What investors should watch out for in big tech regulation

We have known for a while that the relatively lenient regulatory environment for big tech companies is coming to an end.

While western governments have encouraged growth of these companies through a soft approach to taxation and user rights, they are now making moves to crack down on the skewed distribution of power between tech giants, their competitors and users.

The issue is now overlaid by ongoing US-EU trade tensions as a result of US President Donald Trump’s threat of sanctions on key EU exports. Big tech companies – mostly the ‘big four’ (Google, Facebook, Apple, Amazon) – have been targeted on a number of fronts by EU regulators. Unsurprisingly the US administration argues these actions unfairly target US companies.

Although changes in regulation are mostly designed to target the largest players, investors interested in tech companies of all sizes should be aware of the policy backdrop – especially the transnational impact of regulation – and consider the fallout for their assets over the coming years.

In the context of Brexit, investors should watch for signs of whether future governments will seek to follow the EU’s lead in this area or diverge from it.

There are three main areas to watch for developments:

Consumer protection

This is progressing in a number of forms: censorship and removal of inappropriate content; data protection/privacy; and copyright.

The latest push in the wake of revelations about the US election and Brexit referendum is to tackle the spread of disinformation online. In September 2018 large internet platforms signed up to a voluntary code of practice with the EU committing to take action on fake news, but this has had mixed success and the incoming EU Commission may yet seek to regulate.

In the US Facebook Chief Executive Mark Zuckerberg appeared before the US Congress in April to answer questions on how the platform is tackling disinformation. Similar concerns were raised in a wide-ranging series of hearings on big tech held by members of Congress this month.

Although this action in the US represents a significant shift in its treatment of big tech, serious regulation is likely to be a way off and will be bitterly contested when compared to the EU.

Elsewhere businesses are getting used to the requirements of GDPR, which reformed consumer’s data rights in the EU. The next challenge for internet platforms will be complying with the new EU Copyright Directive, approved by a narrow margin in February, which makes platforms legally responsible for copyright-protected material uploaded by users.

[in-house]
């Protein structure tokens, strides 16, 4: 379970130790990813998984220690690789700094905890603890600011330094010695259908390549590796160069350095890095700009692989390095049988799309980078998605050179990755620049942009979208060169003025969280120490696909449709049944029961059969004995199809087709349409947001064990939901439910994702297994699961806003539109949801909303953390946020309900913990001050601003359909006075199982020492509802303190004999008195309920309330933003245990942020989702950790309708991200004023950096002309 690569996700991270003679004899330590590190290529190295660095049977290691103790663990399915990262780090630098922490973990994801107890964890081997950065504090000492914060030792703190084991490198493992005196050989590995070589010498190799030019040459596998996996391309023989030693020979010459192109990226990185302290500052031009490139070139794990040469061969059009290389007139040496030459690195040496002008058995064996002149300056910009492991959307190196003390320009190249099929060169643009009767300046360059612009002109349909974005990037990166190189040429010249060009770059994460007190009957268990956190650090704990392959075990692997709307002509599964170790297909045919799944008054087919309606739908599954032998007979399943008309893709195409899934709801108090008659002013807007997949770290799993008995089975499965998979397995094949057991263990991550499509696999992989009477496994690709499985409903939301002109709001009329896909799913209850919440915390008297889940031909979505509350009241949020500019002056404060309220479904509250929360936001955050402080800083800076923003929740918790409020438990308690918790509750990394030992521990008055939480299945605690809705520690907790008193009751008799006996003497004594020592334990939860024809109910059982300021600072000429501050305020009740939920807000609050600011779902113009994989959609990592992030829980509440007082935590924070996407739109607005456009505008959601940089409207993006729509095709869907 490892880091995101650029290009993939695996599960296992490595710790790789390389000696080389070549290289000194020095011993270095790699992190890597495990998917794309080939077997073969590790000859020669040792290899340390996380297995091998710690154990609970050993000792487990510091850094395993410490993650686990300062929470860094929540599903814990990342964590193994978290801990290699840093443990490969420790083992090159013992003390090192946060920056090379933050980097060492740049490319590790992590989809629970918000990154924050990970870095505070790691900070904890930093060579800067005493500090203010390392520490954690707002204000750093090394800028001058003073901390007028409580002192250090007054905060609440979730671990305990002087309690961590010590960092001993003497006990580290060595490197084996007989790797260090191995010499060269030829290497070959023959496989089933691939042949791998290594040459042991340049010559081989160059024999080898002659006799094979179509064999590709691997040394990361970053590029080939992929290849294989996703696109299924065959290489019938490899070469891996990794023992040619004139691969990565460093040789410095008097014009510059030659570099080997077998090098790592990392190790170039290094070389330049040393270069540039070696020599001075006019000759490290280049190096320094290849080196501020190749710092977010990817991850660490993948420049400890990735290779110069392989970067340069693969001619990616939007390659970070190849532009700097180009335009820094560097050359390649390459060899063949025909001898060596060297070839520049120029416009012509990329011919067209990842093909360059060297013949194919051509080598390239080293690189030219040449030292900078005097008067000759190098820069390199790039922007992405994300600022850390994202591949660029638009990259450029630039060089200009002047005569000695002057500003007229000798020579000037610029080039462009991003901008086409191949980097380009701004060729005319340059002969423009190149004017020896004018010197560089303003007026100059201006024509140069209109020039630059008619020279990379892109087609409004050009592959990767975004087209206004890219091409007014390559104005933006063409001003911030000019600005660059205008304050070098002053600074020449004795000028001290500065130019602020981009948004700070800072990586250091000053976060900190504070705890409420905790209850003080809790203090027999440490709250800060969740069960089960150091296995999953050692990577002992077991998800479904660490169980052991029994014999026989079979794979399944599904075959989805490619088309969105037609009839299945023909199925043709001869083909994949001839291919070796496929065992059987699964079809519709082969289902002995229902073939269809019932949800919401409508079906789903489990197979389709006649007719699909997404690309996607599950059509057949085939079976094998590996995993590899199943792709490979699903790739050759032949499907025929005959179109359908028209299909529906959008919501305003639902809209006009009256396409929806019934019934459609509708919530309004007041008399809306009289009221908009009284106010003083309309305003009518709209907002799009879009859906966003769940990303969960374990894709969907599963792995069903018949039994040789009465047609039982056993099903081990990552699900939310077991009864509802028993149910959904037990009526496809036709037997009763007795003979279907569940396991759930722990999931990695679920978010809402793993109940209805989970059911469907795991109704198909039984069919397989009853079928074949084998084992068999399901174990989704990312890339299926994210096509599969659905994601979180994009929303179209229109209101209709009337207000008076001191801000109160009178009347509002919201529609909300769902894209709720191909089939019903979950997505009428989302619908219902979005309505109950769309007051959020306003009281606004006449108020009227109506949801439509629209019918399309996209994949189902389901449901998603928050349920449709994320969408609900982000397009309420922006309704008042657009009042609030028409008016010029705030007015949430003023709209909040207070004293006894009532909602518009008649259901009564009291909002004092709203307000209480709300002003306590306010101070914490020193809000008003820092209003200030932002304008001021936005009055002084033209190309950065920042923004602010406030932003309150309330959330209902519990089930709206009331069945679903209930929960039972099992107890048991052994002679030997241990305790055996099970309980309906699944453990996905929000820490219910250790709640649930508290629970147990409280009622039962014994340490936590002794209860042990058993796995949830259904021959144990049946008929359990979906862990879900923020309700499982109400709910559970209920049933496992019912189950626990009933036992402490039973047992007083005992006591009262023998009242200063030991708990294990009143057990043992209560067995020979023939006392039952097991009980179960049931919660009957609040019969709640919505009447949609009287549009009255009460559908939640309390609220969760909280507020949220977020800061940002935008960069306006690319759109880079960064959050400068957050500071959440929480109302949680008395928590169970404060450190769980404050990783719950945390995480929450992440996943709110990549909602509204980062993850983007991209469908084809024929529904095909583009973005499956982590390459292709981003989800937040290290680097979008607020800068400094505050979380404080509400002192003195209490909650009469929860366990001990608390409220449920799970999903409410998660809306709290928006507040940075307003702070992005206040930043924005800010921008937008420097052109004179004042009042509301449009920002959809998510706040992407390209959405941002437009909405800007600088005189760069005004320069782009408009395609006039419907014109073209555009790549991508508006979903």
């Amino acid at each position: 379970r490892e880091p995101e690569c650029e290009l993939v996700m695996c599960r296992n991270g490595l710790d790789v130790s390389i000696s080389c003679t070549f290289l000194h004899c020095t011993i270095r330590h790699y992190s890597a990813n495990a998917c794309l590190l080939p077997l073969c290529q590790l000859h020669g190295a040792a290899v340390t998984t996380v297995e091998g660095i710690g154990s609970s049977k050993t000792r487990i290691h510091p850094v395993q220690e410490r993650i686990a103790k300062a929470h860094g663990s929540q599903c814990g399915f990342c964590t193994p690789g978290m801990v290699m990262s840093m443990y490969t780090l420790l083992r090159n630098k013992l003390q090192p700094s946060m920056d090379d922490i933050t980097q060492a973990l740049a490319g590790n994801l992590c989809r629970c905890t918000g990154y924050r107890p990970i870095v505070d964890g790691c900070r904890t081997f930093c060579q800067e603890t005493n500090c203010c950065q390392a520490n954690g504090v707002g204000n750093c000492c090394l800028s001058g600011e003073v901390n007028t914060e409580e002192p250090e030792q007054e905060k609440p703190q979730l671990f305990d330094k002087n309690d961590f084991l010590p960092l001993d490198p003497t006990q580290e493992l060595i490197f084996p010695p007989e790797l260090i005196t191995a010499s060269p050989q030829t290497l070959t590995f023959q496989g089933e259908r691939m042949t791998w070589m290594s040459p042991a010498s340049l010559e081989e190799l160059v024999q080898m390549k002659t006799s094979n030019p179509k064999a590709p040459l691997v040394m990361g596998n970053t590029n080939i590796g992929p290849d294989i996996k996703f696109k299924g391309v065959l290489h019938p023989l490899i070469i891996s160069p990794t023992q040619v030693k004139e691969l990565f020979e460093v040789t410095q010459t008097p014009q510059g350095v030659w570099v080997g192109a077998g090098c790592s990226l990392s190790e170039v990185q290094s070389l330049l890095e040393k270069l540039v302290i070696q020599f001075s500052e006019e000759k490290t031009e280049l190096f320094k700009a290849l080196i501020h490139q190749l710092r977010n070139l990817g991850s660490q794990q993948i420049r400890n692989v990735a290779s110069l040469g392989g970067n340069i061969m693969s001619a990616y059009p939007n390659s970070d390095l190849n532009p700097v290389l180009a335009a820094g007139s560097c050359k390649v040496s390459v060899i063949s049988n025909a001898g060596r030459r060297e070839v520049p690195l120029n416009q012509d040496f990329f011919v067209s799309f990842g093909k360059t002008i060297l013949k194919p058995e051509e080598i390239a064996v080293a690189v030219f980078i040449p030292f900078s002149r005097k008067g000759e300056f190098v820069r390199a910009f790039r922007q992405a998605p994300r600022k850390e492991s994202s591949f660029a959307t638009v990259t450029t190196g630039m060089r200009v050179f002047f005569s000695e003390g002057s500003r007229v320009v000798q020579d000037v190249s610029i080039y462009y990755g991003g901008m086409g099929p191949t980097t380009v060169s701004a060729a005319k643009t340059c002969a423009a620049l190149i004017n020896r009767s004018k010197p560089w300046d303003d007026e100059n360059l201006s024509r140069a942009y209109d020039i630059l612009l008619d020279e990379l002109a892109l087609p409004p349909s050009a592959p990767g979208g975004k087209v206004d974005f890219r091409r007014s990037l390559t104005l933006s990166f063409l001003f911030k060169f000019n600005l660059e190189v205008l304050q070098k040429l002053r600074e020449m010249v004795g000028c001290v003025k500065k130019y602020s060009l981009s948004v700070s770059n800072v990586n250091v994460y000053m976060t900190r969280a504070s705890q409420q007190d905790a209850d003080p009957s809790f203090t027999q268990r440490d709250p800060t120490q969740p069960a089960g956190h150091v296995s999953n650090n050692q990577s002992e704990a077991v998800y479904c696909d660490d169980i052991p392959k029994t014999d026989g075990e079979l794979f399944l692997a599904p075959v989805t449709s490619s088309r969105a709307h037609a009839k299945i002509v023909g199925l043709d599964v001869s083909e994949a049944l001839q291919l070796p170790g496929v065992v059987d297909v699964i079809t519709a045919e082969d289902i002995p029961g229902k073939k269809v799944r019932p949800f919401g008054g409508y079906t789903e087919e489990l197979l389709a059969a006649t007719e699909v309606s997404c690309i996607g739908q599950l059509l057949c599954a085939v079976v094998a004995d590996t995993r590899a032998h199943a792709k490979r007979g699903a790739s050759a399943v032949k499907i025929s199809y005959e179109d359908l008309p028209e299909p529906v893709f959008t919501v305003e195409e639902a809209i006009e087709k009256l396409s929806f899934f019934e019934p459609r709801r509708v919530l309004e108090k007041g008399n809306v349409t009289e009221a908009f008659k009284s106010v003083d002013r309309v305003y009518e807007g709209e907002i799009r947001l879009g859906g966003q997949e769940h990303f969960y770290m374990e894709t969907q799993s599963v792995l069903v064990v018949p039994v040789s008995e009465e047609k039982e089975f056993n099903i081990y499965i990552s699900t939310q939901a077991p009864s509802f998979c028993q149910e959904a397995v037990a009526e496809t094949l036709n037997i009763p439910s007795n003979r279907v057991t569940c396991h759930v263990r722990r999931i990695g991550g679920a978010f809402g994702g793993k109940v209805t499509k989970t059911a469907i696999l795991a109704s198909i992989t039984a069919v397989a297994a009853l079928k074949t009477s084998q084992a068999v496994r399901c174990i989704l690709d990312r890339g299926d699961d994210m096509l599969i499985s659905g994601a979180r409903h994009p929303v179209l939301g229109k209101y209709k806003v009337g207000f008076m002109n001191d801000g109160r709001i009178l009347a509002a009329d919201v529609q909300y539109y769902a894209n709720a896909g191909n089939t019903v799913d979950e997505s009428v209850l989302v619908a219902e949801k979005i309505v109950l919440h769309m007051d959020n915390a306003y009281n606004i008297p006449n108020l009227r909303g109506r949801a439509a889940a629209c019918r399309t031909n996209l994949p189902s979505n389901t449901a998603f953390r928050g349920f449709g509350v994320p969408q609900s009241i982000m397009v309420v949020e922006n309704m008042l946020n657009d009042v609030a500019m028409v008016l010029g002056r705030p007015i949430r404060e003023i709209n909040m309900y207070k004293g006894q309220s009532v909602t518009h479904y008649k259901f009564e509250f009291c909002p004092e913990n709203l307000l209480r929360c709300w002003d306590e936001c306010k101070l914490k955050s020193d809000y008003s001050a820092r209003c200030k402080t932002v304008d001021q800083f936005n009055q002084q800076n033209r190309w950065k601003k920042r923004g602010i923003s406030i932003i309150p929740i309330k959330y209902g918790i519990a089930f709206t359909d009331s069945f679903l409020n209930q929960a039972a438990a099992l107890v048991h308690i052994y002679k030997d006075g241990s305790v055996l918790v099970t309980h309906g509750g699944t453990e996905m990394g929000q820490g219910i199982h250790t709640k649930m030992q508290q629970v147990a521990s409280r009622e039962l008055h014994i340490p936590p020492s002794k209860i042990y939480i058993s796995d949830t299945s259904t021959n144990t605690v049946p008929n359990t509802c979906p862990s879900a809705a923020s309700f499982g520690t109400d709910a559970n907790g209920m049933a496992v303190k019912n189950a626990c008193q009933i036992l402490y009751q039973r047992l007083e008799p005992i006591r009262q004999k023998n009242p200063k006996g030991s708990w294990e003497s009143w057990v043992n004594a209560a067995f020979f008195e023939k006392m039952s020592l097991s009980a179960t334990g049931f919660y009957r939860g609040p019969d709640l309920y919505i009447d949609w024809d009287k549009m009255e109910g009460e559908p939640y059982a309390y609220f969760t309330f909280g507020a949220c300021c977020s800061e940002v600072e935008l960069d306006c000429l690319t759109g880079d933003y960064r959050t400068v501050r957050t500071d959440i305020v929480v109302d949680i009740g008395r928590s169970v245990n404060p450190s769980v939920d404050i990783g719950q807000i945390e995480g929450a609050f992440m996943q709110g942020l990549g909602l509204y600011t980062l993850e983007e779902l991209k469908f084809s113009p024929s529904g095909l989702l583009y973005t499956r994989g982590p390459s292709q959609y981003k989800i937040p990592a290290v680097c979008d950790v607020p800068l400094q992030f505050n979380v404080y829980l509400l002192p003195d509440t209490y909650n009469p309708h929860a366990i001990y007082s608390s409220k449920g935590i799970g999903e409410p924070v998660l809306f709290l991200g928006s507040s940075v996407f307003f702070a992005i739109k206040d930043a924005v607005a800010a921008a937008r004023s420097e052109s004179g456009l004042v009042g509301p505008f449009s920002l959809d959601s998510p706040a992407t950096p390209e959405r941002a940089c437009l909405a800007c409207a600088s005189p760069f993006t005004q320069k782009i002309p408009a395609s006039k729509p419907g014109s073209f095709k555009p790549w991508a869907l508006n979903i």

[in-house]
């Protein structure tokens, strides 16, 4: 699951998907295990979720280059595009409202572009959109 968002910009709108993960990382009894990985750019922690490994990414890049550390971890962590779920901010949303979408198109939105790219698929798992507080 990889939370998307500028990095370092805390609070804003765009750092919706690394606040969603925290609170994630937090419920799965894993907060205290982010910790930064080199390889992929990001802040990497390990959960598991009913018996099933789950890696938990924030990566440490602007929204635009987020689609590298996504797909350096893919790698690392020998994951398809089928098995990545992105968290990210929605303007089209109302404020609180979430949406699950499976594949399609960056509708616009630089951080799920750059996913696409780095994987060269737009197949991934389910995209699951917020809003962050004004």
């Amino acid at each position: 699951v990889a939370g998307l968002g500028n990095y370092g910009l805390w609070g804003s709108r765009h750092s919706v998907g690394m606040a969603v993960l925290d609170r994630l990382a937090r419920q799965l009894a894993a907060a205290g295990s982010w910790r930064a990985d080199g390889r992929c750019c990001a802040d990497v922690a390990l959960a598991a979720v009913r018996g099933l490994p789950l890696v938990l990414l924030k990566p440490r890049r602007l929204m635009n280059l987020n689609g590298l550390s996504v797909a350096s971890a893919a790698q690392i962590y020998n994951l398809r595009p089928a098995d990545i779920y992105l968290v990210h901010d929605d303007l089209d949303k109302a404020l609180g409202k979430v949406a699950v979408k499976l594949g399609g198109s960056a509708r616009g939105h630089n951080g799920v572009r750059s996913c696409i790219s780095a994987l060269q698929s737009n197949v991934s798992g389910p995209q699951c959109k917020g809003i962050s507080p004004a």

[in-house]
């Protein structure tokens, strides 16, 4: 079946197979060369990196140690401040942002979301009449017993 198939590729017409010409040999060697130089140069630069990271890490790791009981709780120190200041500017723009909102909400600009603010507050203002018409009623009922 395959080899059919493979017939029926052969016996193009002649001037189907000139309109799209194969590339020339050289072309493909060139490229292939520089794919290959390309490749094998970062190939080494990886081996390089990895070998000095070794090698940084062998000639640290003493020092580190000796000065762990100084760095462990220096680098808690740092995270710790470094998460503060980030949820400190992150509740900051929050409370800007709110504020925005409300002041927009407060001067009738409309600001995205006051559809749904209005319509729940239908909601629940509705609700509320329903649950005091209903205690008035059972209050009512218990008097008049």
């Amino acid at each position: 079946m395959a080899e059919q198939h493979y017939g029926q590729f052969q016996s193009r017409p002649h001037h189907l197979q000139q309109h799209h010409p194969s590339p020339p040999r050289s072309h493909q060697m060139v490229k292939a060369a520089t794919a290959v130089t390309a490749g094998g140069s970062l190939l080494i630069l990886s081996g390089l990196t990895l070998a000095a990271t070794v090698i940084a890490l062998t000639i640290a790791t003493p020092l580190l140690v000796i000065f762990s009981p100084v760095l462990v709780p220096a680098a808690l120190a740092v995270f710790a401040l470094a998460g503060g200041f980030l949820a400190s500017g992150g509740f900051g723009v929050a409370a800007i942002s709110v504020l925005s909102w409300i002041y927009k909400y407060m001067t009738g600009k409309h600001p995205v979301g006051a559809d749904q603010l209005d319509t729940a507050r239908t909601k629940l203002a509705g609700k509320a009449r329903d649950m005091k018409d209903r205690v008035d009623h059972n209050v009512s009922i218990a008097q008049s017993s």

Big tech has been a target of the EU Commission’s competition body under head  Margrethe Vestager, who has issued $9.25 billion in fines against Alphabet Inc.’s Google since assuming office in 2014.

Other members of the big four have also come under EU scrutiny: in March 2019 music streaming service Spotify filed a complaint with the EU about the behaviour of Apple, claiming it unfairly charged competitors to appear on the App Store; and in July the Commission announced it would be investigating Amazon over use of data from sellers on its marketplace to achieve a competitive advantage for its own products.

US authorities are also taking an interest in this area. In June the Federal Trade Commission agreed to investigate possible anti-competitive behaviour by Facebook and Amazon (and has already issued Facebook a $5bn fine for mishandling personal information) while the Justice Department will oversee investigations relating to Google and Apple. On 23 July the DoJ also announced it was launching a broad investigation into whether online platforms are illegally harming their competitors and stifling innovation.

US politicians including presidential hopeful Senator Elizabeth Warren (Democrat) have spoken out about the issue. Warren has even proposed breaking up Amazon and unwinding its acquisition of supermarket Whole Foods, though in practice this is unlikely to be achievable.


It has been a sore point for major EU economies that despite serving and collecting data from customers across Europe, big tech has been able to pay the bulk of its tax in countries like Ireland which offer favourable tax terms for headquartering there.

A number of countries, as well as the EU, have proposed introducing a levy on the revenues of large tech companies generated in their territory to resolve the problem. Although initial EU wide proposals for a tech tax stalled earlier this year, new Commission President Ursula von der Leyen has indicated she would like to re-open the debate.

In July the French parliament became the first to approve such a measure – a 3 per cent tax on local revenues of digital companies with revenues of more than €750 million, where €25m or more is generated in France. In response the US has launched an investigation into the tax, a step which could ultimately result in tariff imposition.

Chancellor Philip Hammond announced a similar scheme in the Autumn 2018 budget. However the sensitivity of the US-UK relationship in the context of Brexit makes it doubtful whether this will be implemented in the near future.


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